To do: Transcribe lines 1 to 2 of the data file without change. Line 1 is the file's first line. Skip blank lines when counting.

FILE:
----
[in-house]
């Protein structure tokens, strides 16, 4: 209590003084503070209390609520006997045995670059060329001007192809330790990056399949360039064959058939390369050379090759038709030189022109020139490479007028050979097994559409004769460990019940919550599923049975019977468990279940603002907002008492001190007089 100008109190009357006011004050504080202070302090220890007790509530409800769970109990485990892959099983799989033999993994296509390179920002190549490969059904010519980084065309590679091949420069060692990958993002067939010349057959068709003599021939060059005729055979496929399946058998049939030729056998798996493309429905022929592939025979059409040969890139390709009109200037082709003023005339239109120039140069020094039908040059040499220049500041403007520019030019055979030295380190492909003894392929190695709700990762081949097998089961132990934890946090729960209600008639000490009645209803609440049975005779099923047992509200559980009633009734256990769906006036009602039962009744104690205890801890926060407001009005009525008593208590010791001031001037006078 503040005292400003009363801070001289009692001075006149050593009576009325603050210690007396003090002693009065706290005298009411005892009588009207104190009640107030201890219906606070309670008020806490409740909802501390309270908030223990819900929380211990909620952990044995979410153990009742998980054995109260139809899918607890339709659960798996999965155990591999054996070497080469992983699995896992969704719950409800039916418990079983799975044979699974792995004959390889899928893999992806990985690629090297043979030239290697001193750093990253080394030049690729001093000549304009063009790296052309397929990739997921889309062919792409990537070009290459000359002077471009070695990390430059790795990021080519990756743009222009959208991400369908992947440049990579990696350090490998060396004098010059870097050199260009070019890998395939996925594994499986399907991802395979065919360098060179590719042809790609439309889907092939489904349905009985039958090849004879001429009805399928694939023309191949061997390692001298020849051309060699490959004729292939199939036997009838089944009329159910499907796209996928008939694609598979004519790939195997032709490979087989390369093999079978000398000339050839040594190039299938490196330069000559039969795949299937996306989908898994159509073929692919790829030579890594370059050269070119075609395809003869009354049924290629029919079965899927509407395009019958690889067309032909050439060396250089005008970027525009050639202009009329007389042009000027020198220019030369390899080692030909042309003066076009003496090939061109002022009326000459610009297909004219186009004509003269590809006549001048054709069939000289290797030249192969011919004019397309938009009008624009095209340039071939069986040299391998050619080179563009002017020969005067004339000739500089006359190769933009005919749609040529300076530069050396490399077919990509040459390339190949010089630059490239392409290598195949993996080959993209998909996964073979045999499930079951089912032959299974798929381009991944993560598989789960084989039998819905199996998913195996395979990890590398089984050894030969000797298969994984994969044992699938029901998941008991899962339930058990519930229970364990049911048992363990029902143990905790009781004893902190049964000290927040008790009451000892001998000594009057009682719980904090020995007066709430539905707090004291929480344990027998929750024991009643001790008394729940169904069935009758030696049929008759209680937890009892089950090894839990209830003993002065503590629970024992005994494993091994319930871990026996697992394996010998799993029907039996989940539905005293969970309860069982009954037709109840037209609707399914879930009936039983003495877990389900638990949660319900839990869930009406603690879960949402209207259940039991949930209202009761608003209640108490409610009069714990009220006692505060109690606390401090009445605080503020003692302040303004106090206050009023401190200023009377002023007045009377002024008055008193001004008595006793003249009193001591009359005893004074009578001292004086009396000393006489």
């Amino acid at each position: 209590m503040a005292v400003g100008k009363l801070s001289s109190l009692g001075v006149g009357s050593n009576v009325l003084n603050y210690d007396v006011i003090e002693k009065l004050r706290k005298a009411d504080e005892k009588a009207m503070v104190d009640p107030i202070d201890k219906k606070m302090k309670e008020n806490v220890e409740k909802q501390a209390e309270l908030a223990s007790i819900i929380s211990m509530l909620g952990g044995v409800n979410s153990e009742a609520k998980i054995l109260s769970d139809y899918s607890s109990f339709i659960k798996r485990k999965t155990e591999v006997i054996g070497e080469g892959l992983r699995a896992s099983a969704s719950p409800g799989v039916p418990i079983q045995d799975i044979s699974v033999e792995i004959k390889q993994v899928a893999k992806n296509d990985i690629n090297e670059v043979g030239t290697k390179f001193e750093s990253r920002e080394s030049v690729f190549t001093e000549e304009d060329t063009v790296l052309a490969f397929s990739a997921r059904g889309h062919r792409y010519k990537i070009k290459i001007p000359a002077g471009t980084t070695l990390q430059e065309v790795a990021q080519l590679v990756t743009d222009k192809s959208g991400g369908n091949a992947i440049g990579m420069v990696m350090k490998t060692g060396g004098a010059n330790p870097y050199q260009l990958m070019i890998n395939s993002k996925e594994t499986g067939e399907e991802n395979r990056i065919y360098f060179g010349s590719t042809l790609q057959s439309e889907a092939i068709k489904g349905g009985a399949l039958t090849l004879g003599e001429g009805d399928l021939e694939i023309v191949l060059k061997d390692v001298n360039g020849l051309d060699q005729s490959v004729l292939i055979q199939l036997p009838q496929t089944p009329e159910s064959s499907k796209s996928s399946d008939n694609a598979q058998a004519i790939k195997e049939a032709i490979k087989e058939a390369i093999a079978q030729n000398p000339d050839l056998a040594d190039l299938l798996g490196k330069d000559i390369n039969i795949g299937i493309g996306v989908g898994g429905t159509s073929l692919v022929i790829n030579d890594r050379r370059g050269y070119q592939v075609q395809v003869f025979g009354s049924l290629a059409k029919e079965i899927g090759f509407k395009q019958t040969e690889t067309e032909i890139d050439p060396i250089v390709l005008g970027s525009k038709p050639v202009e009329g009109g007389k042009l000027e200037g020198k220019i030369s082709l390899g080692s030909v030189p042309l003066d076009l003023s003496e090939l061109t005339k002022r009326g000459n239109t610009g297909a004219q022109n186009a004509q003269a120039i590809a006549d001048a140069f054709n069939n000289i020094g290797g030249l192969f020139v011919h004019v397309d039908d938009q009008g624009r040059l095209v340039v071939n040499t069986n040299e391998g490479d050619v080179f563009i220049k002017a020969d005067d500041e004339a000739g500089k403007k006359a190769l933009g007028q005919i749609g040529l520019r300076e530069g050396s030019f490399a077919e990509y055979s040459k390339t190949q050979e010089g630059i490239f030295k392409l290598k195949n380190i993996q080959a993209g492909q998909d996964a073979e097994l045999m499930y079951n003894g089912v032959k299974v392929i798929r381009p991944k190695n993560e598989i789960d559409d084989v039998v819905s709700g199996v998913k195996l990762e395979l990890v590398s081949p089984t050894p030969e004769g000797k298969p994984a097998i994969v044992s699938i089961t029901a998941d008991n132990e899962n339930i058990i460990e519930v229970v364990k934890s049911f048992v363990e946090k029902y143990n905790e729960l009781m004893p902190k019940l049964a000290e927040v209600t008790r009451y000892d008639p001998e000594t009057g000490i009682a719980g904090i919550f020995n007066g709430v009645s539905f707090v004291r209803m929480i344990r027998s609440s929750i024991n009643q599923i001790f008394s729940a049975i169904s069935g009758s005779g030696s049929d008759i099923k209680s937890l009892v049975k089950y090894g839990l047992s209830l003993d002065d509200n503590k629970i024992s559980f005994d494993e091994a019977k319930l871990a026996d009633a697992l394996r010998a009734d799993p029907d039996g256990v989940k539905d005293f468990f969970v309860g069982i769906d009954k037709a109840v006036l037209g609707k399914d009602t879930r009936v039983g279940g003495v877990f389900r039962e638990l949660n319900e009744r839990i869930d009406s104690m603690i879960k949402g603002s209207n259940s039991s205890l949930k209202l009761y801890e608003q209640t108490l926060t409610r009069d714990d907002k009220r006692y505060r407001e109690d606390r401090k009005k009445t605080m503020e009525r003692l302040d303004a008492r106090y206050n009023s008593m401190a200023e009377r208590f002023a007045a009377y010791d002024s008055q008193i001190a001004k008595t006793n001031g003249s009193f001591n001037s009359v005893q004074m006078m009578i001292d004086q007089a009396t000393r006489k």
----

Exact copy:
[in-house]
């Protein structure tokens, strides 16, 4: 209590003084503070209390609520006997045995670059060329001007192809330790990056399949360039064959058939390369050379090759038709030189022109020139490479007028050979097994559409004769460990019940919550599923049975019977468990279940603002907002008492001190007089 100008109190009357006011004050504080202070302090220890007790509530409800769970109990485990892959099983799989033999993994296509390179920002190549490969059904010519980084065309590679091949420069060692990958993002067939010349057959068709003599021939060059005729055979496929399946058998049939030729056998798996493309429905022929592939025979059409040969890139390709009109200037082709003023005339239109120039140069020094039908040059040499220049500041403007520019030019055979030295380190492909003894392929190695709700990762081949097998089961132990934890946090729960209600008639000490009645209803609440049975005779099923047992509200559980009633009734256990769906006036009602039962009744104690205890801890926060407001009005009525008593208590010791001031001037006078 503040005292400003009363801070001289009692001075006149050593009576009325603050210690007396003090002693009065706290005298009411005892009588009207104190009640107030201890219906606070309670008020806490409740909802501390309270908030223990819900929380211990909620952990044995979410153990009742998980054995109260139809899918607890339709659960798996999965155990591999054996070497080469992983699995896992969704719950409800039916418990079983799975044979699974792995004959390889899928893999992806990985690629090297043979030239290697001193750093990253080394030049690729001093000549304009063009790296052309397929990739997921889309062919792409990537070009290459000359002077471009070695990390430059790795990021080519990756743009222009959208991400369908992947440049990579990696350090490998060396004098010059870097050199260009070019890998395939996925594994499986399907991802395979065919360098060179590719042809790609439309889907092939489904349905009985039958090849004879001429009805399928694939023309191949061997390692001298020849051309060699490959004729292939199939036997009838089944009329159910499907796209996928008939694609598979004519790939195997032709490979087989390369093999079978000398000339050839040594190039299938490196330069000559039969795949299937996306989908898994159509073929692919790829030579890594370059050269070119075609395809003869009354049924290629029919079965899927509407395009019958690889067309032909050439060396250089005008970027525009050639202009009329007389042009000027020198220019030369390899080692030909042309003066076009003496090939061109002022009326000459610009297909004219186009004509003269590809006549001048054709069939000289290797030249192969011919004019397309938009009008624009095209340039071939069986040299391998050619080179563009002017020969005067004339000739500089006359190769933009005919749609040529300076530069050396490399077919990509040459390339190949010089630059490239392409290598195949993996080959993209998909996964073979045999499930079951089912032959299974798929381009991944993560598989789960084989039998819905199996998913195996395979990890590398089984050894030969000797298969994984994969044992699938029901998941008991899962339930058990519930229970364990049911048992363990029902143990905790009781004893902190049964000290927040008790009451000892001998000594009057009682719980904090020995007066709430539905707090004291929480344990027998929750024991009643001790008394729940169904069935009758030696049929008759209680937890009892089950090894839990209830003993002065503590629970024992005994494993091994319930871990026996697992394996010998799993029907039996989940539905005293969970309860069982009954037709109840037209609707399914879930009936039983003495877990389900638990949660319900839990869930009406603690879960949402209207259940039991949930209202009761608003209640108490409610009069714990009220006692505060109690606390401090009445605080503020003692302040303004106090206050009023401190200023009377002023007045009377002024008055008193001004008595006793003249009193001591009359005893004074009578001292004086009396000393006489």